.” They said governors did ‘little to help’ and relied on the headteacher too much and that their checks on the school’s work were ‘poor.’ The inspection team also said curriculum plans for writing and foundation subjects were not good enough and did not provide pupils with secure foundations for future learning. In maths, although lessons were sequenced effectively, pupils said teachers did not challenge them enough.
A teacher with nursery school children.
In the report inspectors said: “Pupils’ work shows the curriculum is not helping these pupils to deepen their knowledge sufficiently.” The school’s special education needs provision however was praised, with inspectors saying its co-ordinator kept a ‘firm hold’ on the provision for pupils with special educational needs and/or disabilities (SEND). Help provided to teachers was adapted to ensure pupils received the support they need to achieve. Inspectors also said the school had a consistent phonics programme which teachers taught effectively and that most students were on track with learning to read and how to apply their knowledge of letters and the sounds they make in their writing. Students also told inspectors they enjoyed coming to school. Inspectors said students were ‘polite’ and ‘courteous.’ The school, which has 189 students on roll, has now been issued with a series of improvements to carry out.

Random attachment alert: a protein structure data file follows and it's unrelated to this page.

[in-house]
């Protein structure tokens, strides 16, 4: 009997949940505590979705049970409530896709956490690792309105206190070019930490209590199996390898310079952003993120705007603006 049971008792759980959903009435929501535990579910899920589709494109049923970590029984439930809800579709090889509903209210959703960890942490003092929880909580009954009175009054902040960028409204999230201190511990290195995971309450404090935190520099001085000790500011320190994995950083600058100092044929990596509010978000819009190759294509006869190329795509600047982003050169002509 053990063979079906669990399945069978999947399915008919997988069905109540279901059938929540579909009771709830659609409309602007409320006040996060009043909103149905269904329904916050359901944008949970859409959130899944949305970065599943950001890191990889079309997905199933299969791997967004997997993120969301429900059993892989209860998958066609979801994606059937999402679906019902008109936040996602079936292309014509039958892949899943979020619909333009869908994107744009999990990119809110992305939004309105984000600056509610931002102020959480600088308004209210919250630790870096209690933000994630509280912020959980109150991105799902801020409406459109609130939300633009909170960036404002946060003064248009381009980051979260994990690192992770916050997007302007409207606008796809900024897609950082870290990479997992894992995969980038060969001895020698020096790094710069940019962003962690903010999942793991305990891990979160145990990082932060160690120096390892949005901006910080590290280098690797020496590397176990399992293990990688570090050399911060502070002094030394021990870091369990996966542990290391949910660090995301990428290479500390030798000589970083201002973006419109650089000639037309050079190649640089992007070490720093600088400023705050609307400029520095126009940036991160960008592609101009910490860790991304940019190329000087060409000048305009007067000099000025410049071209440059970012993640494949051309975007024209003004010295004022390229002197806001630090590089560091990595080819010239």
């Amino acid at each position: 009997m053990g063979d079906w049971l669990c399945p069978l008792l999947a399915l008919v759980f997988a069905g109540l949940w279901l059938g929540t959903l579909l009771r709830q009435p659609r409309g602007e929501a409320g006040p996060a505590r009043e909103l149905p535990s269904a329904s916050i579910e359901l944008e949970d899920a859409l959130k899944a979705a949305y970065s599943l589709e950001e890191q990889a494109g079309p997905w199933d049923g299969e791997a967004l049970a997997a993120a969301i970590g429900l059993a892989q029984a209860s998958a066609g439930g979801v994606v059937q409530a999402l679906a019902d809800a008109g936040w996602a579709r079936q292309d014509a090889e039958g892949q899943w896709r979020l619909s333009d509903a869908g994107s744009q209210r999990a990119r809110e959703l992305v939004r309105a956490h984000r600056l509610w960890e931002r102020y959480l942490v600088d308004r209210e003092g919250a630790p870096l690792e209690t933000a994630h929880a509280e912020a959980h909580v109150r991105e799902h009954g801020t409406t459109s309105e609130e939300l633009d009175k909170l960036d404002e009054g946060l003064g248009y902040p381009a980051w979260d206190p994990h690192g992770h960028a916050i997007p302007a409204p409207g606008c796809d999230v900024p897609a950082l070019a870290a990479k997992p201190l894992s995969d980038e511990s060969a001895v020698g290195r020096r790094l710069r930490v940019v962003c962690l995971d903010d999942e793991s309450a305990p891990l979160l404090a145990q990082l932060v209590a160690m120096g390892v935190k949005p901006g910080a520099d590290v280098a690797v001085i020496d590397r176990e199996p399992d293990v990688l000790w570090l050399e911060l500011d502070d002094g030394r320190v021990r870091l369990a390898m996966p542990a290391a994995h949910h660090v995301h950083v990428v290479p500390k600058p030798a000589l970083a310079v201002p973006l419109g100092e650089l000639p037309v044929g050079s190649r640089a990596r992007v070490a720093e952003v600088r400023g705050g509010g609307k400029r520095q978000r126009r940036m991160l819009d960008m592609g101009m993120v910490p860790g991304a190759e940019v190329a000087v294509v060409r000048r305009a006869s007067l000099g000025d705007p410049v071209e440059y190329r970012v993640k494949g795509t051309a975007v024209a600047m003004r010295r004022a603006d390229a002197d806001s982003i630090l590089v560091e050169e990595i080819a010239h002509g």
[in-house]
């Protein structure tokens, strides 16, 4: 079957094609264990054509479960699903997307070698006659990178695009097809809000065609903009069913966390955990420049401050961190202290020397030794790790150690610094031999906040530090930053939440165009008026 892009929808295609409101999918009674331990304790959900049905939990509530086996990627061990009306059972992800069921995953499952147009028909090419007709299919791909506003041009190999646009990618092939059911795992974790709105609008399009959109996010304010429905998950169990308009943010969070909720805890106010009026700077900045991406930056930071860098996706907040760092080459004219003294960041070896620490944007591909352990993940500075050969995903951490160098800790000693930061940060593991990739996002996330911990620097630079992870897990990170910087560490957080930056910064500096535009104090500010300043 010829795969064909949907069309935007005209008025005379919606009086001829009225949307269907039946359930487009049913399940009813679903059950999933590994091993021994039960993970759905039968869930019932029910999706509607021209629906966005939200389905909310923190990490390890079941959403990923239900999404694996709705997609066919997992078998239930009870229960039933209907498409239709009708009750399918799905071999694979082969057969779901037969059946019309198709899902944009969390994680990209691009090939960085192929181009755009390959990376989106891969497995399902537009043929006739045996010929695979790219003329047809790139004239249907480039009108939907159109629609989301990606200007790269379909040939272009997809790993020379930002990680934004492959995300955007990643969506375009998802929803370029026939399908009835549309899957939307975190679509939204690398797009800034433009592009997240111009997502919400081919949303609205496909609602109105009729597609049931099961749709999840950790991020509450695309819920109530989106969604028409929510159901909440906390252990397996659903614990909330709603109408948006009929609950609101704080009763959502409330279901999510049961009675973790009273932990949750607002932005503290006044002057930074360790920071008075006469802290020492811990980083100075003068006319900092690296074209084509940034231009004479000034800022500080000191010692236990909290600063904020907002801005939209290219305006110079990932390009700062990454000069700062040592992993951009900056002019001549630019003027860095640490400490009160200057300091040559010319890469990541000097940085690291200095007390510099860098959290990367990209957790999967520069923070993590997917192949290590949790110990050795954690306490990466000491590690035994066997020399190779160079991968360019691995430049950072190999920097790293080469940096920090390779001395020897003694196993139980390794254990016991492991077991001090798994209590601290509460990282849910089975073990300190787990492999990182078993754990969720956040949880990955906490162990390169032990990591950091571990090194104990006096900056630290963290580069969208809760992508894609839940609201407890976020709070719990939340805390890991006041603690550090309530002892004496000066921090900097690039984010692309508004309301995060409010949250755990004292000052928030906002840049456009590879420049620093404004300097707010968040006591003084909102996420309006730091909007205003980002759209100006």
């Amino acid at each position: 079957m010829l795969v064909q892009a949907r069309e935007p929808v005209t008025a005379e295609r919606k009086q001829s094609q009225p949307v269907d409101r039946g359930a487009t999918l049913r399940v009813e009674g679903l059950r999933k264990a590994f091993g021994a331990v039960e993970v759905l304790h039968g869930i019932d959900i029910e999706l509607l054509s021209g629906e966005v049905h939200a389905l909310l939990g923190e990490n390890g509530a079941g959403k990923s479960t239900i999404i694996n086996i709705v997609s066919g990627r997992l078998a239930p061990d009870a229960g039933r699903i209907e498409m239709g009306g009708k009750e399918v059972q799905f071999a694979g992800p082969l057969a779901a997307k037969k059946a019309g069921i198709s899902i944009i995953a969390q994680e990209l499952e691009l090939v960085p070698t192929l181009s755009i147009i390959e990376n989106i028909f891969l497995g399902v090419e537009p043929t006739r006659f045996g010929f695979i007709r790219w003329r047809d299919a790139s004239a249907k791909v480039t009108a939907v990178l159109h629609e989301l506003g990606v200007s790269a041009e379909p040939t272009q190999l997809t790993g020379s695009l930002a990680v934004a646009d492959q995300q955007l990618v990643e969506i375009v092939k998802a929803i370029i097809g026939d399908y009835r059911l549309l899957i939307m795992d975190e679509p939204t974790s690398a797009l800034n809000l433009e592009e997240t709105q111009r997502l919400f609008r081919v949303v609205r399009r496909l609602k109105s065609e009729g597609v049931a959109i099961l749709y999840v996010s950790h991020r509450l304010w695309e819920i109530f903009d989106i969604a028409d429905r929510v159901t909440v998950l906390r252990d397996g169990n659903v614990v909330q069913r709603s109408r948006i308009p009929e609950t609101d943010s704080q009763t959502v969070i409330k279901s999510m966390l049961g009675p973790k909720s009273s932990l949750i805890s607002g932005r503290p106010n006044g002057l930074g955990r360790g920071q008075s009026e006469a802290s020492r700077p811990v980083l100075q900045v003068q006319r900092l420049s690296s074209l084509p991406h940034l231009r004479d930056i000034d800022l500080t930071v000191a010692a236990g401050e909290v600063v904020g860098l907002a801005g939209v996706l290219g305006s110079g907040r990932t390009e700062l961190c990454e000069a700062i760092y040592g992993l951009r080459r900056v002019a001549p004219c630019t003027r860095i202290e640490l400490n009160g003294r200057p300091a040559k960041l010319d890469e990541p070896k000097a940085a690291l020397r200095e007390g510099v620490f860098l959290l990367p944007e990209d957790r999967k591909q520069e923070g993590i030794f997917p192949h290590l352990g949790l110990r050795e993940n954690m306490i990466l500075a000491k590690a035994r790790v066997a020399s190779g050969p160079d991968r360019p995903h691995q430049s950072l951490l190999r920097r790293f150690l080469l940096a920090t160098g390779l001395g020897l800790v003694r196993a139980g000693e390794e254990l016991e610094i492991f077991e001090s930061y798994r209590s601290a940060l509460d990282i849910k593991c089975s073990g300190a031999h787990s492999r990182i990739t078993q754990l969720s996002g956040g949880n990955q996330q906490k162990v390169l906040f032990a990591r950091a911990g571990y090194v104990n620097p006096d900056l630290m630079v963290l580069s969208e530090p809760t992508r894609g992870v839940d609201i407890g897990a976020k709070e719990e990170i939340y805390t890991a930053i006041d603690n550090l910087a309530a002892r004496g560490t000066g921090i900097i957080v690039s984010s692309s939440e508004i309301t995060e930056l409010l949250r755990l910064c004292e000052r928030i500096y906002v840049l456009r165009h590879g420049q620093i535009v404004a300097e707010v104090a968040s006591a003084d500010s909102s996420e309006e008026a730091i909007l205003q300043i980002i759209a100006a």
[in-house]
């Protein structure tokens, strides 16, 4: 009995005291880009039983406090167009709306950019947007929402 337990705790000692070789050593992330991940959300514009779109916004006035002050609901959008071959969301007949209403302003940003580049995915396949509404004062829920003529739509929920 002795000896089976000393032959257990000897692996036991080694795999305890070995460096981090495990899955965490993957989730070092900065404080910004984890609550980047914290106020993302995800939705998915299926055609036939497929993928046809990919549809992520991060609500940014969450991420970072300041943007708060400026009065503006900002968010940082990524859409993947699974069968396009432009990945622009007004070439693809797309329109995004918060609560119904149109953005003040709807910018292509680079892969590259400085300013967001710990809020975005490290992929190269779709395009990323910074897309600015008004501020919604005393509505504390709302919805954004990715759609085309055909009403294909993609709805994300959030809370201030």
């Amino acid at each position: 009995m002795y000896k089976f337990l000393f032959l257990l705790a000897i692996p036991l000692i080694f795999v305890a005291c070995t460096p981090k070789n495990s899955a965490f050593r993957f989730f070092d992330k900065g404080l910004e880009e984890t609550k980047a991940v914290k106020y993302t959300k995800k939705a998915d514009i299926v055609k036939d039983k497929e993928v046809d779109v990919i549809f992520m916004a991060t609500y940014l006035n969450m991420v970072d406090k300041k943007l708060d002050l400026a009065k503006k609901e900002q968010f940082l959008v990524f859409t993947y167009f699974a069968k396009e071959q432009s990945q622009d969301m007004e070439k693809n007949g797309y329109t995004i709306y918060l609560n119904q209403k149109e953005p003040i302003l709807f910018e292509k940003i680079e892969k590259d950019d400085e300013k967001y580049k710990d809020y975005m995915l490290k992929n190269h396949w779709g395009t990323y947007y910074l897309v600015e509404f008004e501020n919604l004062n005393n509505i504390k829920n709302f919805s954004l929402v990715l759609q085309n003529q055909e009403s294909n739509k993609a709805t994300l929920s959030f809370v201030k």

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School leaders said a number of changes had already been put in place following the inspection visit. St Francis Primary headteacher Catherine Hunt, who joined the school in April 2019, said: “After a gap of eleven years, the Ofsted inspection framework is very different. “The feedback we received on the recording and monitoring of safeguarding was useful and we made immediate changes to our processes as a result. “We firmly believe that all children at the school are safe, we know them and take exceptional care of them. “Parental feedback at the time of time of the Ofsted inspection showed 95 per cent of parents stated that their child is happy at our school.” School chair of governors Ann Tarr said:” “The governors and staff are disappointed over the result of the Ofsted inspection and the language in the report. “Little reference is made in the report about the many good things about the school and the attainment of our pupils.
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“The three-year average for children achieving the expected standard across reading, writing and maths is 79% compared to 63% nationally. “Parental feedback at the time of the inspection showed only six of parents having concerns with 78% of parents saying their child had not been bullied.” The inspectors will re-visit the school at a later date.